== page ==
A new teachers contract
Believe it or not, the teachers contract created during the 2019 strike expires in June 2024. The upcoming negotiations are expected to be entirely different than in the past. The mayor, a former CTU organizer and teacher, is a product of the CTU and many board members come from organizations aligned with the union.
The union also has new negotiating powers. In 2021, the CTU successfully pushed legislation restoring their right to bargain over issues such as class size, adequate support staff and the outsourcing of school services. Prior to that, negotiations on these issues were at the discretion of the Board of Education. The CTU had to strike or threaten a strike to force these issues on the table.
CTU President Stacy Davis Gates expects collaboration to be key in these contract negotiations. In addition to having members produce a list of demands, she would also like to bring together the union, the district, as well as parent and student groups, to publicly discuss their vision for the district and how that can be expressed in a contract.
The board also will have to confront budget realities and may change the way schools are funded entirely.
The school system has been in good financial health largely because of an infusion of $2.8 billion in federal COVID-19 relief money. But that money runs out in 2025. This year, federal COVID relief money is paying for 880 staff members, including instructional coaches and tutors for struggling students, as well as a number of social emotional supports. The school district already predicts it will face a deficit of about $628 million in 2025. The board will have to confront staff layoffs, which it will likely be loath to do.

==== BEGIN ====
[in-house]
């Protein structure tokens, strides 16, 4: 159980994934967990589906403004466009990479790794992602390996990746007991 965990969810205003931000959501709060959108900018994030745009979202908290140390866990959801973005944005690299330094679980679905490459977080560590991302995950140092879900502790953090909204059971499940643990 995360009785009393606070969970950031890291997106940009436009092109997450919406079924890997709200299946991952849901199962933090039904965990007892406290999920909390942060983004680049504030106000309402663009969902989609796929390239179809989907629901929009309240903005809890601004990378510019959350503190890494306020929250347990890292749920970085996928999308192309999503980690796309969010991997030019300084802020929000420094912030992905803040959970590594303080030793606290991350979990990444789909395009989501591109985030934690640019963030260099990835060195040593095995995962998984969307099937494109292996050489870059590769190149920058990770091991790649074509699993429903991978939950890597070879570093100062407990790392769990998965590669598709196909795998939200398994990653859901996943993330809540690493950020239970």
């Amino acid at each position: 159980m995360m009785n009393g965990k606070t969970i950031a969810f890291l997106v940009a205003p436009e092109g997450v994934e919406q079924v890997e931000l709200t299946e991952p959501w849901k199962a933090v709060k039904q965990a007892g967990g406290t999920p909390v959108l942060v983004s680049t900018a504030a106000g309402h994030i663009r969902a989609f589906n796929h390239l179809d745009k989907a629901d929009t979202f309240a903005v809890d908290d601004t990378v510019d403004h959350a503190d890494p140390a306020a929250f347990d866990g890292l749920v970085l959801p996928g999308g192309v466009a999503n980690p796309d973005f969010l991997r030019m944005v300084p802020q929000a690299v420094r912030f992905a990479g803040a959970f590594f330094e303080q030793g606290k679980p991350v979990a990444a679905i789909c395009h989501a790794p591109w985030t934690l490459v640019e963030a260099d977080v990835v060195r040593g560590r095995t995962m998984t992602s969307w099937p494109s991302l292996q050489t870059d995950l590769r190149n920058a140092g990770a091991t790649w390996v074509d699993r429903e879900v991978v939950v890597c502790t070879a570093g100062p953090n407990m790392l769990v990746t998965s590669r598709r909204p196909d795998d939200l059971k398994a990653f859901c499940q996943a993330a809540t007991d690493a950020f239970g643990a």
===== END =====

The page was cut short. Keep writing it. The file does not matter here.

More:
Also, the school district has been moving away from student-based budgeting, which provides a stipend to schools for each student enrolled. This is a market-based approach to education that many see as undermining schools that are already struggling with low enrollment and other issues. The school board may try moving to an approach that sets targets for what they consider a quality education in areas such as class size and staffing levels. Then, CPS would fund schools based on how close they are to those targets.
Johnson and many on his school board are fundamentally opposed to privatization in a public school system. There are two ways this will come into play this school year.
The Chicago Board of Education authorizes the opening of charter schools and decides if they can continue operating based on how they perform. Several charter schools are up for renewal, including some of Noble Charter Schools’ campuses, which are part of the largest charter school network in the city. The board likely won’t move to close charters, but look for them to try to put more accountability parameters on them and to ask a lot of questions about their practices. About 56,000 students, or 17% of CPS’s students, attend charter or other privately run but publicly funded schools. At the same time, CPS is appealing a decision by a judge that a school closing moratorium applies to charter schools. The main power CPS has over these schools is the threat to revoke their operating charter.
Also, in June 2024, the $120 million annual CPS contract with Aramark to manage custodial services will expire. This contract has been highly controversial since it began about a decade ago. Schools have complained they aren’t getting sufficiently cleaned and some custodians have said they don’t get needed supplies. But if the board wants to shift custodial management services back in house, it will have to direct the district to start the process soon.